Petrified Forest National Park is located in the northeastern corner of Arizona, United States. The park covers an area of 229.6 square miles (594.6 sq km).
The park is renowned for the comprehensive collection of petrified trees. These are some of the most fascinating facets of nature found anywhere in the United States. However, the park offers so much more than encounters with these solidified trees.
The park is comprised of badlands, buttes, fossils, mesas, petroglyphs, wildflowers, and wildlife. Although much of the park can be seen from the scenic drive and short vista hikes off the main roads, there is so much to discover and explore once you exit the comforts of the car and main road.
The park sits at an average elevation of 5,400 feet (1,600 m) featuring over 400 species of vegetation. Grasslands comprised of blue grama, bunchgrass, and sacaton are some the most prevalent of the 100 plus species of grasses.
The grasslands give way to a number of wildlife species. Pronghorns are one of the most commonly seen with hopeful predator sightings including bobcats and coyotes. There are over 200 species of migratory and resident species of birds for the birdwatchers who visit the park. The golden eagle is probably the most exciting bird species.
The main attraction of the park is the fossils from the Late Triassic Epoch period. The majority of fossils are the petrified trees that are scattered across the landscape.Back to Top
Most visitors come to capture glimpses of the terrain and see the abundant landscapes that feature petrified forests. The petrified trees are certainly a highlight of the park.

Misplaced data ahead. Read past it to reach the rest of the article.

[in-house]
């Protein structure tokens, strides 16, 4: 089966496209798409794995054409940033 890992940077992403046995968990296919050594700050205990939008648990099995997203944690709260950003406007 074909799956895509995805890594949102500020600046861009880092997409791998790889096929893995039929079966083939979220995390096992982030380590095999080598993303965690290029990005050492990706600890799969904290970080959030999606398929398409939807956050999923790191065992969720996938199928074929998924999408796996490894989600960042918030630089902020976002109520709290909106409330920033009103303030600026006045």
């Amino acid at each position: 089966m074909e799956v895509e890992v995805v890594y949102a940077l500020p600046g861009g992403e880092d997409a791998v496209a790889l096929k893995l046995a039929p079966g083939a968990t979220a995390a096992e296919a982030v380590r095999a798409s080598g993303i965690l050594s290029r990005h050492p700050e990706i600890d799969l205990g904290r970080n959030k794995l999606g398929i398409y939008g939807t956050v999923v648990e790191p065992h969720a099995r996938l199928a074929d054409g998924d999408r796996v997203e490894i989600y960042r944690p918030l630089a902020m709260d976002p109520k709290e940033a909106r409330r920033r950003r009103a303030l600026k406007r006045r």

The Painted Desert extends beyond the boundaries of the Petrified Forest, but the national park boundaries do include a good portion of the painted desert. The desert is comprised of layers of mudstone, shale, and siltstone. The sediments are rich in iron and manganese which account for the variation of colors across the hills.
The whole desert is about 120 miles (190 km) long and 60 miles (100 km) wide. Only a portion of the desert is in the national park, but a visit to Petrified Forest allows you to experience facets of the painted desert as well. The varying colors and rolling hills and mesas create magnificent landscapes.Back to Top
Petrified Forest Trails
Hiking is one of the most popular activities in the park and the best way to experience much of what the park has to offer. Although there are lookouts along the scenic drive through the park that provides panoramic views of the area, hiking is the more meaningful way to engage the wilderness.
The park has seven maintained trails that vary in length from under half a mile (0.8 km) to around 3-miles (4.8 km). Backpackers can secure a permit for remote wilderness hiking and overnight stays in the park.
This is a short ¾ mile (1.2 km) paved trail with a few steeper elevation changes. It gives a nice glimpse into the petrified trees of the area.
This short 0.4-mile (0.6 km) trail provides views of some of the largest of the petrified forest remains. It is a must for those who want to see the petrified trees.
This is a 0.5-mile (0.8 km) roundtrip trail that is rated it easy. It features the longest petrified tree in the park at 116-feet (35.3 m). It rests right alongside the trail which also provides views of the picturesque badlands.
This is a 1-mile (1.6 km) roundtrip trail with a moderate rating. The trail makes a fairly steep descent down into the badlands below the Blue Mesa. It provides views of the mesa and striations and colors of the hillside.
This is a more strenuous trail with switchbacks and elevation changes as you explore the badlands, grasslands, and portions of the Painted Desert. This also requires navigational skills and the ability to retrace your steps back.
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